1
$\begingroup$

For example NaCl burns with yellow-orange colour. So can I find out the elements of the compound using that color(Assuming that I don't know the compound)?

$\endgroup$
5
  • 7
    $\begingroup$ Yes and no. If you put NaCl into a flame, like I did here, you will get the familiar yellow sodium D lines emission. More generally, though, you need to do spectroscopy, e.g., atomic emission spectroscopy or atomic absorption spectroscopy. Flame tests are too crude and not quantitative. As well, the chlorine from the NaCl will not significantly emit visible light (from excited chlorine atoms de-exciting). And note that sodium is an easy element compared to, e.g., uranium: chemistry.stackexchange.com/a/175028/79678. $\endgroup$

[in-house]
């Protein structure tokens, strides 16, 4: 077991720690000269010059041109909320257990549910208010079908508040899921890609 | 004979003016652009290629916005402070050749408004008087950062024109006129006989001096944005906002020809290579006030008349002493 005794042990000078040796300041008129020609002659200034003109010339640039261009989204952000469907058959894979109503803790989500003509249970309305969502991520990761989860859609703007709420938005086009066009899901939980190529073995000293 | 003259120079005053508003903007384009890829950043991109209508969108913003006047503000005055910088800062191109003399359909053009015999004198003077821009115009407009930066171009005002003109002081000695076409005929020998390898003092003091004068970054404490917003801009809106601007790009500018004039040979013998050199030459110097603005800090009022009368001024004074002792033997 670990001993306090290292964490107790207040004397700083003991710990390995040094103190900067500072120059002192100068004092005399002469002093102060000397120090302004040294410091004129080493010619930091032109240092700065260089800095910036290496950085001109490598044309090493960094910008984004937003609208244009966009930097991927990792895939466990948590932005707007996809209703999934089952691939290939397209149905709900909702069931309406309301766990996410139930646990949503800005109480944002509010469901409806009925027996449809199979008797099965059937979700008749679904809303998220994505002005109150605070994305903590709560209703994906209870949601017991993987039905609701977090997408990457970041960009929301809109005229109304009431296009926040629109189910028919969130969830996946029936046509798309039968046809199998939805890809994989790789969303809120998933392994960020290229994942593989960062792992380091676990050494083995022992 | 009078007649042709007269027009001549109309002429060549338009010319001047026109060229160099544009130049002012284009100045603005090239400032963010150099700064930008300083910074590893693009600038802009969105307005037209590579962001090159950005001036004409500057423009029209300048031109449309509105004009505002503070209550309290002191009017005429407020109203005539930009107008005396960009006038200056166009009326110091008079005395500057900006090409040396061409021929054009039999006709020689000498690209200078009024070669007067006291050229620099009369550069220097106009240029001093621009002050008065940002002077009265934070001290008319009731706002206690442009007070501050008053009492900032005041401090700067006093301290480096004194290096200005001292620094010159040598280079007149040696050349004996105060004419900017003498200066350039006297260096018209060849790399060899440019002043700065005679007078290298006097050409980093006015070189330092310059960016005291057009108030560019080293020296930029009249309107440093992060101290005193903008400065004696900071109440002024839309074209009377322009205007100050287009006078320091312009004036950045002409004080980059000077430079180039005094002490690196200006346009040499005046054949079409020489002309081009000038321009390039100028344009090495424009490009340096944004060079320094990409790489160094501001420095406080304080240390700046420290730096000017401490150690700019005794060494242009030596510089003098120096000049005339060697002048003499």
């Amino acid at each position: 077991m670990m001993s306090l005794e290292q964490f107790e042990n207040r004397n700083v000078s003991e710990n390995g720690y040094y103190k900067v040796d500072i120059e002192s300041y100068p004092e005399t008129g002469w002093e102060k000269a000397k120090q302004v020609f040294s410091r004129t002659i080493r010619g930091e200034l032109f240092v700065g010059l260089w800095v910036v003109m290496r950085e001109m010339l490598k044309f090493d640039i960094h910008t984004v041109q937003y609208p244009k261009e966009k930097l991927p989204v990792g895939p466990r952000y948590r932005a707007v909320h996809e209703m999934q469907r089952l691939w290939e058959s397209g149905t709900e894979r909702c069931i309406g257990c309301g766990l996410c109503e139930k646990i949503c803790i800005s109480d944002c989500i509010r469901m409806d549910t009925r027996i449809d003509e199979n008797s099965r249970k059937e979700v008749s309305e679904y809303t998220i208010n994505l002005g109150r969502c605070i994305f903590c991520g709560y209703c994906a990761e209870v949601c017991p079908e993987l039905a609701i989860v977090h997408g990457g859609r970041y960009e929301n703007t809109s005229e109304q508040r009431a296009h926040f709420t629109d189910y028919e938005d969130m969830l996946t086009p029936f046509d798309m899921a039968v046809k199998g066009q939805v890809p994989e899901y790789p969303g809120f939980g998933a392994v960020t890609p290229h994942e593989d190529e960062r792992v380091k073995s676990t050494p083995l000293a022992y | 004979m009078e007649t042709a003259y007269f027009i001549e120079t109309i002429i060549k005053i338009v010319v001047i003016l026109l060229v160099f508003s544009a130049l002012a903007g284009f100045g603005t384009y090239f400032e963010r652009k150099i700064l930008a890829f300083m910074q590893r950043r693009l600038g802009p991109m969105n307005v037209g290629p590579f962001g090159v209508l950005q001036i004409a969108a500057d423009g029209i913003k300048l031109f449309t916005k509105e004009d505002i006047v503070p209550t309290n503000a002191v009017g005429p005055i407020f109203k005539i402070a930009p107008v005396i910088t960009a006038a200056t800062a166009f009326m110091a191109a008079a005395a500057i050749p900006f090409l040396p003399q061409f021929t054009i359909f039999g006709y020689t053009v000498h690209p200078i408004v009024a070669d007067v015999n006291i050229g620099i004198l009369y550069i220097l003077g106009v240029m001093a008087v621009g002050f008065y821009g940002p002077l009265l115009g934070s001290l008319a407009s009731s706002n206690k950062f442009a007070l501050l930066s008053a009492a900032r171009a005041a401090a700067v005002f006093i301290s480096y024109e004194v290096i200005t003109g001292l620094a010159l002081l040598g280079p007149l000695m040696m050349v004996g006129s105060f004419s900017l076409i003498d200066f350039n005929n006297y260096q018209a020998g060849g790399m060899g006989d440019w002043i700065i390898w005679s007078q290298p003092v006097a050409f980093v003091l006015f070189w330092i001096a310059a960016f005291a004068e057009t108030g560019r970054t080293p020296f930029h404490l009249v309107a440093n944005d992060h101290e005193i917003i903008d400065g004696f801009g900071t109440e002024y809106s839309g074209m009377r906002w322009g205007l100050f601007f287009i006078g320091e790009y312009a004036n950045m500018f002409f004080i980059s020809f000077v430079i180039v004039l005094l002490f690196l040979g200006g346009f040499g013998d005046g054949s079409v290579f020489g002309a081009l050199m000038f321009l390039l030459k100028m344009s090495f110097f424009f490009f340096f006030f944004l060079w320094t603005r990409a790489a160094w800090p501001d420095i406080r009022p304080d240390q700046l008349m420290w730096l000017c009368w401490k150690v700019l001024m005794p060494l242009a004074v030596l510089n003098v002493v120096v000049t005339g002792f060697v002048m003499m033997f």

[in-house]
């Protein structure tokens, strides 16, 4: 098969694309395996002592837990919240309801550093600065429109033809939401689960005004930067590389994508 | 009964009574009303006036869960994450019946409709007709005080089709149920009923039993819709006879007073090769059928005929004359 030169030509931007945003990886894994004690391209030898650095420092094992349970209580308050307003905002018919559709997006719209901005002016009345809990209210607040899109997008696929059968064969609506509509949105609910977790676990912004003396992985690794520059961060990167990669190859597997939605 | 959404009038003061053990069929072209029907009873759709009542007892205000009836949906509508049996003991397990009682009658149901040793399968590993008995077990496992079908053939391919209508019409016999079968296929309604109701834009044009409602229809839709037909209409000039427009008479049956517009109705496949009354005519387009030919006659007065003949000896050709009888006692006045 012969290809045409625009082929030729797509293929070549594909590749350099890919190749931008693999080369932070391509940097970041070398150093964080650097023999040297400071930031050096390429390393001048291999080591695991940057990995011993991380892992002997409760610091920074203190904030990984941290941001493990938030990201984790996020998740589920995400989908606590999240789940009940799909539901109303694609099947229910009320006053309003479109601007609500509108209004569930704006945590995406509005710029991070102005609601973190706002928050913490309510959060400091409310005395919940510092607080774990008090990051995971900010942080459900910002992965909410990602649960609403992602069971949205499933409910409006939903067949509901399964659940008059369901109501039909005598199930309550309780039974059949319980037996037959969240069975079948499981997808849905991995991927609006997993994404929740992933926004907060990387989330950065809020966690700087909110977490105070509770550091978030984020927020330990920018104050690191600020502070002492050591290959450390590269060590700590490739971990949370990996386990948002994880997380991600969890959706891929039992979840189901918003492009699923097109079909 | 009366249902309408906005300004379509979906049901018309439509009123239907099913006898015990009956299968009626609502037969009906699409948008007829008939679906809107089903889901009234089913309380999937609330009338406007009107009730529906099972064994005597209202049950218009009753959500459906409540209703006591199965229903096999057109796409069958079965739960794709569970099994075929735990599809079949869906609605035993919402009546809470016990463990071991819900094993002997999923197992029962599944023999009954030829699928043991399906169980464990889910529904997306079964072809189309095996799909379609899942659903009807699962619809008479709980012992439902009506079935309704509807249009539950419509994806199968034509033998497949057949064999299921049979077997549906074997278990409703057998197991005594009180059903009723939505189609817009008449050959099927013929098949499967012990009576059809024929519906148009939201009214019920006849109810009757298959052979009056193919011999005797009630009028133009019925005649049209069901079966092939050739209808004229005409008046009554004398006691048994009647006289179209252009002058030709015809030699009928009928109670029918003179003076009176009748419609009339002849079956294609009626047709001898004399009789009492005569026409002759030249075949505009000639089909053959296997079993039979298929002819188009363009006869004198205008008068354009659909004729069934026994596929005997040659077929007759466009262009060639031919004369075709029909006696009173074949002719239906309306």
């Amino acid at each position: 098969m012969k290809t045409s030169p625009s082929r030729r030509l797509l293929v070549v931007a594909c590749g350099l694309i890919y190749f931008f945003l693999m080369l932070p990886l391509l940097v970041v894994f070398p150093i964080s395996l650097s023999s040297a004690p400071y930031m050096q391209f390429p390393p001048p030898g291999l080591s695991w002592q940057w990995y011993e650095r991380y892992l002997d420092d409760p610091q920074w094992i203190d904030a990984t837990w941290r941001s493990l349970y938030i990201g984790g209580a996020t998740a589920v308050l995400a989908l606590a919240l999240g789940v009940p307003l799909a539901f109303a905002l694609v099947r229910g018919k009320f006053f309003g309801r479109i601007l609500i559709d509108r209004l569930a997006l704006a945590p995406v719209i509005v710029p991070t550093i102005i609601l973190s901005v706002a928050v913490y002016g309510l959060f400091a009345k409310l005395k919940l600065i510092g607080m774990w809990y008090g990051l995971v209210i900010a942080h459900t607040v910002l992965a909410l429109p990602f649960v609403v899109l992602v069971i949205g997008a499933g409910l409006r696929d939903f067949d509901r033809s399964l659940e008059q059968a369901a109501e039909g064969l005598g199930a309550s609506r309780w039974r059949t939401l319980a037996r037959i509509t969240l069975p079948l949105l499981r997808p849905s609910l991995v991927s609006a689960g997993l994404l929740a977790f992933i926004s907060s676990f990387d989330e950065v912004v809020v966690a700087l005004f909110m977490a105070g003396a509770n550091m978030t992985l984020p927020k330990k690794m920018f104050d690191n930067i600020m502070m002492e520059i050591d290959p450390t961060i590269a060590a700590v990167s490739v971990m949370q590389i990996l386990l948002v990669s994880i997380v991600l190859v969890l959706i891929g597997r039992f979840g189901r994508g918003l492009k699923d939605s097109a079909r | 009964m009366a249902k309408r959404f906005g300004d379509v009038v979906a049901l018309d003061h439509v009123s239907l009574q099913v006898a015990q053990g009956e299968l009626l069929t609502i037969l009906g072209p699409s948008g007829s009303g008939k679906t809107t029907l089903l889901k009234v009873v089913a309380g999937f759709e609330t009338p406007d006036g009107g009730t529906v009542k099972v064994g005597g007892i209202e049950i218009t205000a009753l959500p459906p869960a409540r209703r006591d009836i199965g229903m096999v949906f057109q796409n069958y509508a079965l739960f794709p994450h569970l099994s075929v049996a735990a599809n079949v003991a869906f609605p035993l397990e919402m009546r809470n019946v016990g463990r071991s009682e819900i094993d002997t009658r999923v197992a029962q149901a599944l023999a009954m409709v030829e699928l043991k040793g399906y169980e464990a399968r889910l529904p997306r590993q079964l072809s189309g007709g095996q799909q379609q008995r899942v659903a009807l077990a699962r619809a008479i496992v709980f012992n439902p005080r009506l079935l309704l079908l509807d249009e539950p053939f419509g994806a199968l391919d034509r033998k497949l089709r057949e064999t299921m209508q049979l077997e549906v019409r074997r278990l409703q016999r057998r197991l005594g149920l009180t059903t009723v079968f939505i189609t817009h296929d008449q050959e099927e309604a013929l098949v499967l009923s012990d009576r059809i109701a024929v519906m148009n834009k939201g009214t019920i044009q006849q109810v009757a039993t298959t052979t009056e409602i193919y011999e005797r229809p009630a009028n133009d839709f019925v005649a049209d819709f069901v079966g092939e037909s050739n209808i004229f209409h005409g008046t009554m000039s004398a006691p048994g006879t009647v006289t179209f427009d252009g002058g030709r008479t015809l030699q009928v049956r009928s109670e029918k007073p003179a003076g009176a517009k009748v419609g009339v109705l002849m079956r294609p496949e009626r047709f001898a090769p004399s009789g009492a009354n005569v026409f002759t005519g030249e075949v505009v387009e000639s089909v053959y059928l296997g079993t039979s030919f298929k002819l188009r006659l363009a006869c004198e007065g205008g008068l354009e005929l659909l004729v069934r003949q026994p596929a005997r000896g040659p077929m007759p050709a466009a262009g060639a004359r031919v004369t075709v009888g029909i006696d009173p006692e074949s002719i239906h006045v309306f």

– Ed V
    Aug 11, 2023 at 15:47
  • 1
    $\begingroup$ @EdV I was going to post an answer, but I think you should do it instead. $\endgroup$ Aug 11, 2023 at 16:47
  • $\begingroup$ There are a number of related relevant questions here, and answers too, e.g., chemistry.stackexchange.com/q/168454/79678. Search at this stack exchange for “flame test” and related terms. Several people here, e.g., @AChem, have posted good answers to relevant queries. $\endgroup$
    – Ed V
    Aug 12, 2023 at 19:22
  • $\begingroup$ Some elements give very distinct flame colours. But many do not and distinguishing mixtures by colour is not remotely easy without proper instruments that look at the full spectrum of emission lines in the flame. $\endgroup$
    – matt_black
    Aug 14, 2023 at 10:54
  • $\begingroup$ I wonder what colour osmium + O2 would produce $\endgroup$ Aug 15, 2023 at 3:12

0

Browse other questions tagged or ask your own question.